Our heritage

Our heritage

children sitting exams in the past

Cambridge Assessment was established as the University of Cambridge Local Examinations Syndicate (UCLES) by the University of Cambridge in 1858. We were set up to administer local examinations for students who were not members of the University of Cambridge, with the aim of raising standards in education. We also inspected schools. Today, we develop and deliver examinations and tests in 170 countries.

There have been many changes to the education system over the years but the ethos that sparked the creation of our organisation still drives our work today; we continue to strive for the on-going improvement to assessment systems and methodologies used around the world to ensure learners access the benefits of their education.

The timeline below gives a brief outline of our history but for more detailed information please view our Archives area. The Archive Service holds a number of records from across the Group and from some of the organisations which have formed the Group over the course of our history.

  1. 1857

    The University of Oxford Delegacy of Local Examinations (UODLE) was established and the first examinations were held in July 1858. ‘Local’ indicated that candidates could sit external examinations at centres local to their homes without having to travel to the examination board.

  2. 1858

    UCLES, The University of Cambridge Local Examinations Syndicate was formed to set school leaving examinations for non-members of the university. The Syndicate comprised thirteen university academics (one as Secretary) who would set regulations, write question papers, preside over examinations, mark scripts and make the awards. The examinations were held in December to avoid conflict with the Oxford Examinations in July and the first centres were in Birmingham, Brighton, Bristol, Cambridge, Grantham, Liverpool, London and Norwich.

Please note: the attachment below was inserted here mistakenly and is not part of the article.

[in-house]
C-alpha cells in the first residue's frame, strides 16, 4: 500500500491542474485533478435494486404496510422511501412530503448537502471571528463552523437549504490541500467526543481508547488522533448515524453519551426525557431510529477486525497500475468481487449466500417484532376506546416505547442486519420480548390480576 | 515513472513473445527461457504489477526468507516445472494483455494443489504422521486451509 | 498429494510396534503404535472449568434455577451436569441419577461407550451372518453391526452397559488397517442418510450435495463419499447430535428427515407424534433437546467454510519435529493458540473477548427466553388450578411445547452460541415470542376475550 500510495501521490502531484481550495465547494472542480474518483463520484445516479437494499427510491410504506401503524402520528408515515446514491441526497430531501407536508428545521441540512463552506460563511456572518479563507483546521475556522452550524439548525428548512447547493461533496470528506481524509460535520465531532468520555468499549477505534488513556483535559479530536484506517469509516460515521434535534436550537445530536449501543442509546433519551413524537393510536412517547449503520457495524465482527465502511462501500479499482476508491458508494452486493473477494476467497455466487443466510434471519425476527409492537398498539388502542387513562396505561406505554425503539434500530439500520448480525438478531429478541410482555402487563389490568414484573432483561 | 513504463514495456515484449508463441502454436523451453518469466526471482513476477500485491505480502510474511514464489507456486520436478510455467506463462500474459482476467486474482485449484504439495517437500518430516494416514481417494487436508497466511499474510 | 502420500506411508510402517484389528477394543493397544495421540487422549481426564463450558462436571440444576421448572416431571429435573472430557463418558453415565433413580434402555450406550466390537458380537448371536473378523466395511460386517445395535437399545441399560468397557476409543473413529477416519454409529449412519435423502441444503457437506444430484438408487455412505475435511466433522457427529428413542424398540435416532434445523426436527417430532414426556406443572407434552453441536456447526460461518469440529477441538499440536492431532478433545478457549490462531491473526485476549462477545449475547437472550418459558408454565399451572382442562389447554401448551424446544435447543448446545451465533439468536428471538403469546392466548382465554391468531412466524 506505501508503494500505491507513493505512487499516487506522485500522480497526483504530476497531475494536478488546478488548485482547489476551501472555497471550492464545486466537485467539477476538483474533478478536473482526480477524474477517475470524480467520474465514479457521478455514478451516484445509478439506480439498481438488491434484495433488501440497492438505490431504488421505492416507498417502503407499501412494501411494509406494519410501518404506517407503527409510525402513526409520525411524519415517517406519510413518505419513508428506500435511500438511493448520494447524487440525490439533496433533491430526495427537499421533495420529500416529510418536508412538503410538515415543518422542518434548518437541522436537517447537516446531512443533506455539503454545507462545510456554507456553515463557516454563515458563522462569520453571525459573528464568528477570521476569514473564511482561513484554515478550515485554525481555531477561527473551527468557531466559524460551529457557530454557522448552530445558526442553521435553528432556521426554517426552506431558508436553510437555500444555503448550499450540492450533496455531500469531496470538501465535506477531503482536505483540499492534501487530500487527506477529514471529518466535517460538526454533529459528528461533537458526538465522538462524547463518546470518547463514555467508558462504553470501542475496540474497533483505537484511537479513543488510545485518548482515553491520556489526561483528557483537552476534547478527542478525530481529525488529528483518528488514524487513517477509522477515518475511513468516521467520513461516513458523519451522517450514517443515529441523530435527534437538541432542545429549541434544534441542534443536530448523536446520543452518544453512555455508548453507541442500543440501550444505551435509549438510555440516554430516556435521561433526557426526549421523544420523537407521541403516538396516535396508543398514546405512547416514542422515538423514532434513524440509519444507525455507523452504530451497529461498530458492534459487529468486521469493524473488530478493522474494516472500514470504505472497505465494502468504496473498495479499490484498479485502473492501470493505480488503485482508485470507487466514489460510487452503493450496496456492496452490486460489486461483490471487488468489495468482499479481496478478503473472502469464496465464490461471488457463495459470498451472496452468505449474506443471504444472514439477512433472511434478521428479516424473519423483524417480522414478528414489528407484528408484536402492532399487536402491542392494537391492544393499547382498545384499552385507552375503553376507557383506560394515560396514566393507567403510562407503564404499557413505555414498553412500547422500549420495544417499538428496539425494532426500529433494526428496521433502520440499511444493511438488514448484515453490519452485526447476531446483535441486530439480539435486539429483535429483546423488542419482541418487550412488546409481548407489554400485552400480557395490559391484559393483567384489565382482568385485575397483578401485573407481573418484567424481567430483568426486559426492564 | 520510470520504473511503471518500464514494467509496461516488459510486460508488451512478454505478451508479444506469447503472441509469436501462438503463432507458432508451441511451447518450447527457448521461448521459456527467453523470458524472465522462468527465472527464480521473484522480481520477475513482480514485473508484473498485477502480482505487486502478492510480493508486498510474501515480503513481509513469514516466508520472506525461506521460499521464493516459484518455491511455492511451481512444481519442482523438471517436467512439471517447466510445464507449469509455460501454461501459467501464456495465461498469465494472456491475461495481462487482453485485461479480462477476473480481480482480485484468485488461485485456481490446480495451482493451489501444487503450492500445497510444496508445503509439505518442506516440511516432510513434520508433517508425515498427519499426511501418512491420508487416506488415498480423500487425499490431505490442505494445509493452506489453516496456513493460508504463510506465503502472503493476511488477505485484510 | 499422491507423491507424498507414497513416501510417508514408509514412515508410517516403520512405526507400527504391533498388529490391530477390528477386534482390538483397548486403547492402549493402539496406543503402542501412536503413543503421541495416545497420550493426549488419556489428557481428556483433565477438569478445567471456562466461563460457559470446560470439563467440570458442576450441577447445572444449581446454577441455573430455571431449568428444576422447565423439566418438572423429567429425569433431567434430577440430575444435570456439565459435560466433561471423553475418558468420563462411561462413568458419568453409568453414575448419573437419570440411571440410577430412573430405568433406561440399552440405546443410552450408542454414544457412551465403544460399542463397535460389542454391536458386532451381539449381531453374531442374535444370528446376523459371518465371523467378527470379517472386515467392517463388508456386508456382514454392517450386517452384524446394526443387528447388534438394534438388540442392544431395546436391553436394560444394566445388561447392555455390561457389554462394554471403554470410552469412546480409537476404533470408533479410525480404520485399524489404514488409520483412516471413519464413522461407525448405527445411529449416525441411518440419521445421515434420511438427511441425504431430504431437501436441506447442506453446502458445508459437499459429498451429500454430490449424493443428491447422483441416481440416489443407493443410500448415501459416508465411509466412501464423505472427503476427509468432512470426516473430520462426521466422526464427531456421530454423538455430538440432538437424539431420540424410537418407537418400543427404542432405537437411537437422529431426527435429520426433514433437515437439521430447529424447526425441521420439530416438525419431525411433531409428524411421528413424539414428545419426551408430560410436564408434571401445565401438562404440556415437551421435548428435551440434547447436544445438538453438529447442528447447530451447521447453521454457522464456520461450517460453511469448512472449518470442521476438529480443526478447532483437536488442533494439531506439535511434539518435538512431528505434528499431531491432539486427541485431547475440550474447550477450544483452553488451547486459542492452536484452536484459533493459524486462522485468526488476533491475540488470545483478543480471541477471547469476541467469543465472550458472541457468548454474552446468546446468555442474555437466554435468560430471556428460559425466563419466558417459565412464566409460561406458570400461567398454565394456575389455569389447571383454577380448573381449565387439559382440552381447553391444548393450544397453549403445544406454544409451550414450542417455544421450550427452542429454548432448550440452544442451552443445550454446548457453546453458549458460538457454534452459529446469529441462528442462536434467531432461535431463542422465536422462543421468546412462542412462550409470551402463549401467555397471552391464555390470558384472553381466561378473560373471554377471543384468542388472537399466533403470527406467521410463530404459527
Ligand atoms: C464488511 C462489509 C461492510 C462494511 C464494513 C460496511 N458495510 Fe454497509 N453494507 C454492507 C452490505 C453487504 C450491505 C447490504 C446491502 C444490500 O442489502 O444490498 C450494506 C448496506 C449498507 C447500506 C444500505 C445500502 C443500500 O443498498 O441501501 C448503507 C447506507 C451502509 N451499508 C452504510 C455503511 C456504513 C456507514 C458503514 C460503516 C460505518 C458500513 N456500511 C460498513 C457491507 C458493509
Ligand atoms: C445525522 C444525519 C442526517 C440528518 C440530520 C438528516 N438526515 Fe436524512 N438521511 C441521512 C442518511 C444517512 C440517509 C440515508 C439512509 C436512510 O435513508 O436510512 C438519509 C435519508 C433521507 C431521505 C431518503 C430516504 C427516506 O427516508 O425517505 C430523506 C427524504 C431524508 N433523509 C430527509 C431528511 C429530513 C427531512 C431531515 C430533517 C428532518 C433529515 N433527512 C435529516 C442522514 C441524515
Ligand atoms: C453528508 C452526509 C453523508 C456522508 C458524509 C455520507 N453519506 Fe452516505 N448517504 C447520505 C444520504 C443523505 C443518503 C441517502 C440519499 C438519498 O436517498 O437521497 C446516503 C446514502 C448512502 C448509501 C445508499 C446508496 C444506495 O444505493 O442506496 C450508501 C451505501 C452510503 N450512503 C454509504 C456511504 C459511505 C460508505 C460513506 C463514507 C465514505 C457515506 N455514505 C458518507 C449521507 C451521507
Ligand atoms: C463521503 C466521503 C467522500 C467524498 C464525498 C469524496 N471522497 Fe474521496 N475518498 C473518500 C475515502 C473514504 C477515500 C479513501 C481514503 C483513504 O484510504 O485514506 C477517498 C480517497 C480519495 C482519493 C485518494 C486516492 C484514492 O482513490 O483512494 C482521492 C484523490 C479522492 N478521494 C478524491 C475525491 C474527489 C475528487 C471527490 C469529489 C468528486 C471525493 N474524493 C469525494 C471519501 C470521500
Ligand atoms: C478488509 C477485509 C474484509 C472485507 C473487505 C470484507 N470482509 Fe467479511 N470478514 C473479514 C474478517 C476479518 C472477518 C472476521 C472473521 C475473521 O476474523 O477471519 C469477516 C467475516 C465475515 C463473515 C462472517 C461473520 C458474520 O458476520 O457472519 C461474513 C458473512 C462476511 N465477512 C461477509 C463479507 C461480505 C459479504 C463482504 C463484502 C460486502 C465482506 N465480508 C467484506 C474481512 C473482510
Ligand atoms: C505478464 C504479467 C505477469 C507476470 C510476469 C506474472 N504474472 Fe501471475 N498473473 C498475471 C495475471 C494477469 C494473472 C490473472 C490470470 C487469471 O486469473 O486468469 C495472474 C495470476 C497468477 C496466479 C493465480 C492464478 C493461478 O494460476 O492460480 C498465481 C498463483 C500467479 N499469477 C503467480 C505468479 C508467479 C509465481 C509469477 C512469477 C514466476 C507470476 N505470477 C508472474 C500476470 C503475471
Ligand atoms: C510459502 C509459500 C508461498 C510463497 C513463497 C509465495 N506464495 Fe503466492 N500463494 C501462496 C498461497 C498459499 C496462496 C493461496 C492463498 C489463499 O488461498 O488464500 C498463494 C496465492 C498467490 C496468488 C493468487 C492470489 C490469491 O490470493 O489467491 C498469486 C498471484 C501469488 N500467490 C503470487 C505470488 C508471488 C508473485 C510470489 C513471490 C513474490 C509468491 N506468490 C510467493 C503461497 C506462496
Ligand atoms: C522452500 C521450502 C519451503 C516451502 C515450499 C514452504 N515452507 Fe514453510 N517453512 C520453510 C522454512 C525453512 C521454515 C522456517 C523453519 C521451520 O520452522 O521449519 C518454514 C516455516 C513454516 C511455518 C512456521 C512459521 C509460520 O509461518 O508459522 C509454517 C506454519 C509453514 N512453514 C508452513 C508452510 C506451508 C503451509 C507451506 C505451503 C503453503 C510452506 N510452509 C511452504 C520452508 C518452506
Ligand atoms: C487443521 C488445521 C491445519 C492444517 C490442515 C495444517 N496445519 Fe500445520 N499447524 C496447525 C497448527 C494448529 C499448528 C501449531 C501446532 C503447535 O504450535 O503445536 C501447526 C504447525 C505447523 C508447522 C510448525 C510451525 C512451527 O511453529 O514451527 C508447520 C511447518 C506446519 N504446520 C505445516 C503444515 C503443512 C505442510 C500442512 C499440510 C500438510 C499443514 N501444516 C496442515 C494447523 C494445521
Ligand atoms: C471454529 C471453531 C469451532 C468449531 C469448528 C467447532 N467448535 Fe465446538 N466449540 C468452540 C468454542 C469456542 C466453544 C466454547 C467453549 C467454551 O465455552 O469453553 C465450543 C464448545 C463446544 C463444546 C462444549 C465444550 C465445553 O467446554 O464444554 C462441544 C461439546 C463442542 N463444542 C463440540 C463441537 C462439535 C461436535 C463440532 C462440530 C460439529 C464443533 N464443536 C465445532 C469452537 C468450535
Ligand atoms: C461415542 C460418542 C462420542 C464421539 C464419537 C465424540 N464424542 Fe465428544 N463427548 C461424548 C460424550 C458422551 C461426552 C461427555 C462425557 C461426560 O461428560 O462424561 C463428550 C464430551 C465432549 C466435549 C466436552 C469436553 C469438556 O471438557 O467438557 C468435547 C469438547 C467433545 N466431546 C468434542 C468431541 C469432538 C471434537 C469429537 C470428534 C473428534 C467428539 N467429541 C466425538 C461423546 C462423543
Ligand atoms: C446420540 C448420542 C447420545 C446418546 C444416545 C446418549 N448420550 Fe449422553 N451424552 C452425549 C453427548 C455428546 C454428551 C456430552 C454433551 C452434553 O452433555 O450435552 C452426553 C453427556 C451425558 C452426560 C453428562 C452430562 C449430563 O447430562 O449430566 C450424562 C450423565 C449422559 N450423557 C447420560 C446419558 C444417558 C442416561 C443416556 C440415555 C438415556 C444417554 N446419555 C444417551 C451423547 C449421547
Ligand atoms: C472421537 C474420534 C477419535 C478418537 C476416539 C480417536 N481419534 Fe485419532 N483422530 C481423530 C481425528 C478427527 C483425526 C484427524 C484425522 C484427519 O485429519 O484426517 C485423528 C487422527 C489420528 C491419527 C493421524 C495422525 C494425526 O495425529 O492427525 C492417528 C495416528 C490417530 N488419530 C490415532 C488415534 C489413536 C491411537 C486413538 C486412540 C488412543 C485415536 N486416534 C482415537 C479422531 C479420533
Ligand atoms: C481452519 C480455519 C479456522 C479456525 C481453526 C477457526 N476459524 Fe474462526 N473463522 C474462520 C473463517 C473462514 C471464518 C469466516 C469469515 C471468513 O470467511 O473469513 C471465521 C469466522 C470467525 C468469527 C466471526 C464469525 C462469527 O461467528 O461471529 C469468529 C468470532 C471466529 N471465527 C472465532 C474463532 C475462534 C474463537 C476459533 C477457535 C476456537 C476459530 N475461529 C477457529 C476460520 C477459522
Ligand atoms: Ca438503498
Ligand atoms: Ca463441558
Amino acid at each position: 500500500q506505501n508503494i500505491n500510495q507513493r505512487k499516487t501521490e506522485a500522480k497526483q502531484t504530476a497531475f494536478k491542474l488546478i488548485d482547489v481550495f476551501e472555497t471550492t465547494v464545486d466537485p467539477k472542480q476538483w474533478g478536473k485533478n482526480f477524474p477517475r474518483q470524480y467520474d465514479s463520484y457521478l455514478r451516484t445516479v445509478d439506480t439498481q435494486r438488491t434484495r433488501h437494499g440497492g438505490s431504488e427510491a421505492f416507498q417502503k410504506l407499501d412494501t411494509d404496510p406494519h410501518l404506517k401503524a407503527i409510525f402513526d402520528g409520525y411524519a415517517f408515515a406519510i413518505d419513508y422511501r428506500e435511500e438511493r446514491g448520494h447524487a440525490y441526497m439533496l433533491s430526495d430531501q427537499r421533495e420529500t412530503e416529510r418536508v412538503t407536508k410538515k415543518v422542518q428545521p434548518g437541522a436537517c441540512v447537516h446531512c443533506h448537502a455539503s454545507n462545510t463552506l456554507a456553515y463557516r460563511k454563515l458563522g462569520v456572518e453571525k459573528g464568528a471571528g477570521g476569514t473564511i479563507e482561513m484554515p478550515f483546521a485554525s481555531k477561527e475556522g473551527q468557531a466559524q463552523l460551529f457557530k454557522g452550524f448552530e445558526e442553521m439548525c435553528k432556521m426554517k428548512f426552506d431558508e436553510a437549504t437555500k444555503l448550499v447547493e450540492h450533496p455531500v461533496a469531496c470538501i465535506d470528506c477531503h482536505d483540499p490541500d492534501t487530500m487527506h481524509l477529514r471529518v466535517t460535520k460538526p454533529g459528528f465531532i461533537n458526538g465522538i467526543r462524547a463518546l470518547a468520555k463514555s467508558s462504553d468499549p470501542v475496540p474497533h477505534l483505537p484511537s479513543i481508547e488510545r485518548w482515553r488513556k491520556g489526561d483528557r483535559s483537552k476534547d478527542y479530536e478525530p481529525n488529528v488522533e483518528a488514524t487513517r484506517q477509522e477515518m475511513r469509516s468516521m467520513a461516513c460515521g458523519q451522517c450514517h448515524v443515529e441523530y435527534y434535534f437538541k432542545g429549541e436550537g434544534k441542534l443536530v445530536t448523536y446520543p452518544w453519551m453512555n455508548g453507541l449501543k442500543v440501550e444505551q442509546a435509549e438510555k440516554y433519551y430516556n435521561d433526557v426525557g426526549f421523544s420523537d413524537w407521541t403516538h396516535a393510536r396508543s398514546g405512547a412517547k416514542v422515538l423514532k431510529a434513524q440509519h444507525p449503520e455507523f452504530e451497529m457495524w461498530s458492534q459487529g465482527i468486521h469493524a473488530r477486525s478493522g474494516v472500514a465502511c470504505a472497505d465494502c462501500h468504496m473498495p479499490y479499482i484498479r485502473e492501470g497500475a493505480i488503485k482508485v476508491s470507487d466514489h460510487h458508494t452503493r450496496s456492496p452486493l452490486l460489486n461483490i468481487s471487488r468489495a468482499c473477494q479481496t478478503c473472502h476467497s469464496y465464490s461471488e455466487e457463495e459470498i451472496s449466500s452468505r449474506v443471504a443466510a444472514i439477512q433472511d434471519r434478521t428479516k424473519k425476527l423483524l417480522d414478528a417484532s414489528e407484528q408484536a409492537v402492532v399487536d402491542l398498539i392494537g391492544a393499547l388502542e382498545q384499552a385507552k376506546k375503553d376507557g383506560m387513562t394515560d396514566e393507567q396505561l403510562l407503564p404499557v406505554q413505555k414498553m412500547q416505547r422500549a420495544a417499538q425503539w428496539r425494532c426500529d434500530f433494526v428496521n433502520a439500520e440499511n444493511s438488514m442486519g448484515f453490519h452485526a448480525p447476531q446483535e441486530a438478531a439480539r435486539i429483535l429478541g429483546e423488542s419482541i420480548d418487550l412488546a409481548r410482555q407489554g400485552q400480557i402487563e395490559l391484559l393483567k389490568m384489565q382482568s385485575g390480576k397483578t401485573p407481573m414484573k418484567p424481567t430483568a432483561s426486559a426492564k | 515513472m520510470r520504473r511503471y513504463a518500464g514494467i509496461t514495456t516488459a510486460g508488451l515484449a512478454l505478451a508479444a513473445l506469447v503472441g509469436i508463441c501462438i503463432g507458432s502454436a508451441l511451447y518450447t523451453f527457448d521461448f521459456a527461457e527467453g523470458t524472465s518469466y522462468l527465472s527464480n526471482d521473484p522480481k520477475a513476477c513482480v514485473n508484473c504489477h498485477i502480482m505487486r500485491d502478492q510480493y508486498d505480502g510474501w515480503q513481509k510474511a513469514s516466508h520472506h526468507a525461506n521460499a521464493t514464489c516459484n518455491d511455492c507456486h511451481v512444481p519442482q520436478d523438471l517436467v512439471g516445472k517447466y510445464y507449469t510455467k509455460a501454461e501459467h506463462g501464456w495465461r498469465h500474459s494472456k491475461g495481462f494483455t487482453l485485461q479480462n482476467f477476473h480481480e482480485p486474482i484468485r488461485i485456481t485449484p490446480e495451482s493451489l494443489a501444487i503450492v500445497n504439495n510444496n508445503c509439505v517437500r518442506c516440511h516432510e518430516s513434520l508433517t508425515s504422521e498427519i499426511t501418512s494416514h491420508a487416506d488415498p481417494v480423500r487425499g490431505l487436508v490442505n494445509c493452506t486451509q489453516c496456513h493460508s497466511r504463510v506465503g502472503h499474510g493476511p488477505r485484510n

3. 1862

    It was decided that the Syndicate’s remit be extended to offer inspections to schools as part of the examination programme offered by the University of Cambridge.

  4. 1864

    The first overseas examinations were held by UCLES in Trinidad where six candidates took the Cambridge Senior Examinations.

  5. 1868

    After a successful trial in 1863 by candidates from the North London Collegiate School and a subsequent petition to the University, girls were officially allowed to enter for the Cambridge Local Examinations on the same basis as boys.

  6. 1869

    The Higher Local Examinations were introduced, initially for women over eighteen who wished to become teachers. Although the HLE was discontinued in 1922 it had, by then, spawned the Certificate of Proficiency in English, the longest surviving of all UCLES examinations.

  7. 1873

    The Universities of Oxford and Cambridge set up the Oxford and Cambridge Schools Examination Board (OCSEB) to examine ‘first-grade’ schools and meet the needs of public school students destined to go to university.

  8. 1886

    UCLES acquired its own building, Syndicate Buildings on Mill Lane, Cambridge for the administration of examinations and local lectures programme. The Local Lectures offered evening education to adult workers and was part of the Syndicate’s work until 1925; a role now carried out by the Institute of Continuing Education.

  9. 1913

    The Certificate of Proficiency in English, now part of the ESOL suite of examinations, made an inauspicious beginning as part of the Certificates of Proficiency in Modern Languages and Religious Knowledge. Only three candidates entered for the first CPE examination.

  10. 1918

    The first national examinations were introduced along similar lines to the Cambridge ‘Locals’. They were certificate based school leaving examinations called the School Certificate and Higher School Certificate, requiring candidates to pass examinations in a range subjects to gain a certificate. The new examinations soon replaced the Cambridge Preliminary, Junior and Senior examinations for UK candidates while these ‘locals’ began to develop into specific ‘Overseas’ examinations.